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Entries in performance (31)

Tuesday
Jul052016

Pietre Sonore

 

I’ve often wondered why there aren’t more sculptors making use of sound in their work. Even though Wikipedia has quite a list, it’s not something you run into very often. Also, most of the artists on the list have only made use of sound one, or only quite a few times in their career.

Pinuccio Sciola, a quite renowned Italian sculptor who sadly passed away two months ago, was one of those artists who used sound in his sculptures, and even performed them. Often called “the man who makes the rocks sing”, his most famous works are the Pietre Sonore, or the Sounding Stones: sculptures, often made of limestone, that he used to play with his hands or with small rocks.

His ideas on these sounding stones were quite spiritual: he believed that stones have a voice that has always been there, but he only helps to release it. His limestone sculptures for example make a sound of a “liquid quality” when played, because geologically seen limestone is just fossillized water. As if the memory of water was imprisoned inside the stone during glaciation. An interesting way of looking at the world which might be very abstract, but helps one to think about long timespans.

To the rational minds that are sceptical of his ideas, Sciola only had only one thing to say: “I want to remind those who are sceptical that all the information circulated today by computers and digital networks in the end is stored and elaborated using infinitesimal silicon crystals.”

Monday
Feb152016

Ground

Jeroen Uyttendaele & Dewi de Vree are two artists from the iii initiative, an artist-run platform supporting radical interdisciplinary practices engaging with image, sound and the body. We’ve featured work by iii-artists before. “Ground” is a performance that Uyttendaele and de Vree have been doing for years, but when I saw it in Berlin a few weeks back, it still seemed novel to me.

In Ground, graphite drawings are used as a control interface for several electronic instruments. By drawing, erasing and touching, they’re able to control pitch, amplitude and sound colour. Graphite is conductive, so conducts electricity. In Ground, it is used as a variable resistor, instead of using a standard knob. Basically, they’re drawing an integral part of an electronic circuit.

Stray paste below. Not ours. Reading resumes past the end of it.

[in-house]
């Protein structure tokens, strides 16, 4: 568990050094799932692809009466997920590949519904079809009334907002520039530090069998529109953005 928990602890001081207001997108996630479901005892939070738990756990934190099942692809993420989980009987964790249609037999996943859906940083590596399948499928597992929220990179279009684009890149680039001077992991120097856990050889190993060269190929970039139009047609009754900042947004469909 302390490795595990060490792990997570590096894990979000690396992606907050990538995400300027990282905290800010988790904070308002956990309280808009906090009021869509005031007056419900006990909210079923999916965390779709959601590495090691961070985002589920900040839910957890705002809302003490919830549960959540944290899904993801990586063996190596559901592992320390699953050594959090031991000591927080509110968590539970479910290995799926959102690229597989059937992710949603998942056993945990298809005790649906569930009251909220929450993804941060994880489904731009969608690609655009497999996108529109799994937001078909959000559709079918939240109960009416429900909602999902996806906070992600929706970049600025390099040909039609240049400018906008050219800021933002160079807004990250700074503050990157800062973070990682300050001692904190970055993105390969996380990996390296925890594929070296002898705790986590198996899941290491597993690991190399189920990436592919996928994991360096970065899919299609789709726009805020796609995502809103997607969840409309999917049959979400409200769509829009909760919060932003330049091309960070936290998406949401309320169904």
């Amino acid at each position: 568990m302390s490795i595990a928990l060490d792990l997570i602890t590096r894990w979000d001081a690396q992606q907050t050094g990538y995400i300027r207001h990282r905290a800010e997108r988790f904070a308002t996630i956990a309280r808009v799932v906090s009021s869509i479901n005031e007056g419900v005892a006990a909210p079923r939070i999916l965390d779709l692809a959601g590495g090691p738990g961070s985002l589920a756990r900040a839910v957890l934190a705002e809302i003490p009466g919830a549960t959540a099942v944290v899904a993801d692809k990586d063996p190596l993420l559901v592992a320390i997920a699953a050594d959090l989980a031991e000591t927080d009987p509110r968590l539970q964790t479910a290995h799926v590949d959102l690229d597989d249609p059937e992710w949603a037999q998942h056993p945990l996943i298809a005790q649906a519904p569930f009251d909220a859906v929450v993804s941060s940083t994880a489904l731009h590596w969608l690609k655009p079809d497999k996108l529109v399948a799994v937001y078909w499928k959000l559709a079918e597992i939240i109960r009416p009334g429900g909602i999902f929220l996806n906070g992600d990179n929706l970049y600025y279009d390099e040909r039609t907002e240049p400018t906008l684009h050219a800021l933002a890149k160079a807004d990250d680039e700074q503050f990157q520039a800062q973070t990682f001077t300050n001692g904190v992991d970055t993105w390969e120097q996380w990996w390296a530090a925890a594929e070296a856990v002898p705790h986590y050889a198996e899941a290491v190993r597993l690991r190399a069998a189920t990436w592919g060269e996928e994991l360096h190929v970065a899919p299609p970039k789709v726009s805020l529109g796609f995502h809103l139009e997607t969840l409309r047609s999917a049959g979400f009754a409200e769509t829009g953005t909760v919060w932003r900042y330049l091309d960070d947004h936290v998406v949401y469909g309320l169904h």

In a way, de Vree and Uyttendaele “draw” their own controller, live. Because of this, it allows for a great field of experimentation possibilities in which auditive and visual elements are interconnected. Drawing, touching, slowly or rapidly repositioning instruments: the sound is modulated immediatly, creating a performance that blends senses together. A very tangible way of making live electronic music. If they’re ever playing near you, I suggest you go see the performance!

Friday
Nov202015

Noids

For his final bachelor project Noids, interaction designer Cas Zeegers created four small rhythmical instruments, small entities creating different patterns.
From a research perspective, Zeegers was interested in making the sound source more intuitive. Noids does this by simply showing how sound is physically produced by it’s mechanical movement. Being able to see the sound being created strengthens both the audio- as well as the visual aspect in the perception of the viewer.
The musician or interaction can change the speed of the patterns create a composition. The four patterns are all different, shifting over each other, creating polyrhythms. During the performance, the audience is invited to explore the space where the instruments are set up. Because the instruments have their own rhythm and movement, the audience can start to recognize patterns and see how a certain sound is created.
Tuesday
Sep082015

The Automatic Trio

Tom Moore is a musician playing traditional music, contemporary acoustic music and sound art. He’s primarily a violinist, but also plays other instruments and works with assorted electronics and hardware.

For his latest performance “Automatic Trio”, Tom performs with simple “kinetic” or animatronic instruments which play themselves. By attaching a bow to a simple bicycle wheel, he’s able to simulate the bowing of a violin or cello, making for some automated accompanyment to Tom’s playing. The set-up is quite simple, but really works with the ambient string loops and improvisation that he’s playing over the droning of the mechanical instruments. The fact that it’s part “installation piece”, part performance makes for something that is also visually compelling.

Monday
Apr132015

Inner Out

The inner sounds of objects and substances picked up with contact mics or hydrophones never cease to amaze. For Inner Out, Italian sound designer and artist Nicola Giannini uses contact mics frozen in ice, and performs a concert on them by playing the ice. Using different objects and techniques, such as grinding, tapping, hitting the ice, or pouring hot water, he creates the source material which he processes with live electronics to create a surround concert.